Persons One and Two: OMG, were you even invited to this party?

But on my own blog, I can be just as nerdy as I want to. Here are some books that I thoroughly enjoyed in 2018:

The Better Angels of Our Nature by Stephen Pinker, on why we are experiencing the least-violent phase in history ever.

The Time-Traveler’s Guide to… by Ian Mortimer. He’s written three of them — one for Medieval England, one for Elizabethan England, and one for 17th-century England. They make the past feel very human, dealing with questions like “what would I wear” or “what would I do for fun?” The books are very readable and extremely interesting.

Don’t Make Me Pull Over by Ray Ratay. Part memoir, part history of the golden age of American road trips. Ratay is a funny author, and I am just old enough to remember some of what he talks about as a kid in the 1970s.

I did read a few other books. I even read a novel about a woman who senses ghosts (cool) and eventually discovers the one ghost that’s pulling all the others to her (nice twist), interspersed with three different storylines in WW2 Europe (redundant) and infodumps (tedious) and this is why I read nonfiction accounts of living in Shakespeare’s London instead. (A Bridge Across the Ocean by Susan Meissner.)

Oh, and let’s not forget my ill-fated foray into late-90s women’s fiction with Big Stone Gap.

But the major reason why I list only five books for the year is because I used up most of my mental space to write 79,112 words on my novel-in-progress.

Please note that these thousands of words aren’t a jumble of loosely-connected scenes. They’re a cohesive story, carefully chosen and frequently revised. And for reference, most books are classed as “novels” when they reach 80,000 words. Here, let me highlight that number for you in case you missed it:

79,112 words

I expect to write another 20,000 to finish up, and then I’ll step into the fire of editing and revision.

So, looking back over things, I’m pretty happy with my reading list. Even if I’m not exactly the life of the book list party.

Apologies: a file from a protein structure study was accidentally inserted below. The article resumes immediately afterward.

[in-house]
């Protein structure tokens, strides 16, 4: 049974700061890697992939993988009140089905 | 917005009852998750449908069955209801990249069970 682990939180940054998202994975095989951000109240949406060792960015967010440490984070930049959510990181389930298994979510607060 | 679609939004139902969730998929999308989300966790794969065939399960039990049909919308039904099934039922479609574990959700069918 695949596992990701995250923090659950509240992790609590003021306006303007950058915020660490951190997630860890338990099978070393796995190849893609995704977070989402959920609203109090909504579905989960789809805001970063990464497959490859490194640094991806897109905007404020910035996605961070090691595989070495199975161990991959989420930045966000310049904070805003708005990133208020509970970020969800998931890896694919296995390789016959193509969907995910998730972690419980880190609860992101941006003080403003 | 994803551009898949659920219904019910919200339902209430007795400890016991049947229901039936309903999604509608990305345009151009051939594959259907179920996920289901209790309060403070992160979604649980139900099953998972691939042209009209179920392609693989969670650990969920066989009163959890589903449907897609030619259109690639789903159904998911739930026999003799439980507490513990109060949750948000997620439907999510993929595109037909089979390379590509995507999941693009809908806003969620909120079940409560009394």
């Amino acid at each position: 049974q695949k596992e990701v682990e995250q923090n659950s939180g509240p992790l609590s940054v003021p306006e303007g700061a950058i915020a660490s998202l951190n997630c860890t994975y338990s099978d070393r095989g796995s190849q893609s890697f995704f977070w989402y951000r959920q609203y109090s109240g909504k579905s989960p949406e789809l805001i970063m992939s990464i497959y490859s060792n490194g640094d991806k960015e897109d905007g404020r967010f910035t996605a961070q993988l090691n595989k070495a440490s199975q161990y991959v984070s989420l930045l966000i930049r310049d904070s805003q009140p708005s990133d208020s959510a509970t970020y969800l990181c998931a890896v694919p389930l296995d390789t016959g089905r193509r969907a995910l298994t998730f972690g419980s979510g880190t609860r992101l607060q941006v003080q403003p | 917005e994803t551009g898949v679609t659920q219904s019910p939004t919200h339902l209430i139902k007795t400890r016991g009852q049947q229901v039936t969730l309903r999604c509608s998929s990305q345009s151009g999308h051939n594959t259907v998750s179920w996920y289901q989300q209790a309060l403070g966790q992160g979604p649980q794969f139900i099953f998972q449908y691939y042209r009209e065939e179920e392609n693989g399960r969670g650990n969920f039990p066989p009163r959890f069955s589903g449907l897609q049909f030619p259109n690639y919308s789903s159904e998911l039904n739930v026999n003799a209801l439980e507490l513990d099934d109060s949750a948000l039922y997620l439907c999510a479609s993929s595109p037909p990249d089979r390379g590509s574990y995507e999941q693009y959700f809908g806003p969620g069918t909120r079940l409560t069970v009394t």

Happy reading in 2019!

Mundania: Christmas

It doesn’t take much to have a “magical Christmas” at the Jones House.
Here in Mundania, we find Christmas in the everyday details of life. That sounds so inspirational!

Our friends provide the bulk of our decorations in the form of Christmas cards. Although we get far fewer than we did when I started sending out my own sixteen years ago, we still received enough to make a festive wall.

Our outside decorations consisted entirely of this wooden cut-out nativity draped with lights.

And then there is, of course, our tree. Last year I looked at the limbs straining with eighteen years’ worth of ornaments and said, “Y’all, either we have to get rid of some of these ornaments, or we have to get a bigger tree.” The kids immediately began discussing how much more space we needed for the bigger tree.

A nativity set takes on the aura of a brave band of adventurers saying to one another, “If we just stick together, we can make it through this.”

And there’s a lot of Christmas in DJ’s festive lunch. (I caught it slightly too late; he’d just eaten the roll with raspberry jam.)

Nothing says “holidays” like presents piled under the tree. I wish I could wrap gifts as well as God wraps bunnies.

Even Dirk Pitt got into the holiday spirit and offered to write our Christmas letter for us. But we ended up having creative and theological differences.

The local paper asked for Christmas memories. I saw the reminder too late, so just barely missed the deadline. DJ told me to send mine in anyway — and here it is, in the paper! It’s funny how, in this world of effortless publishing, seeing your own words in the newspaper is still something special.

(Longtime readers of the blog might recognize this story as a trimmed-down version of a post from a couple of years ago. I see no reason to waste good material.)

The holidays call for something extra festive! That’s why I got this mead. Haha, that’s a lie. I bought the mead before Thanksgiving, planning to take it with me across the country to give to Queen of Carrots at her surprise birthday. But DJ reminded me that I couldn’t pack it into a carry-on bag. So I found another gift for the Queen (a collection of Zenna Henderson stories). Then I forgot about the mead until Christmas Eve.

It was really good, for the record.

And Christmas morning held surprises and joy for everyone.

(Please note the artwork on Sparkler’s t-shirt. It’s from the talented hand of The Ravens Landing.  See more of her artwork on Redbubble.)

And while DJ and the kids played one of the three new games we added to the household, I whiled away some time practicing from of my new lettering book.

So that’s Christmas with the Joneses. I hope your holidays were as full of magical mundania as ours was!

Because if not, the creepy Thrift Store Angel might have to pay you a little visit.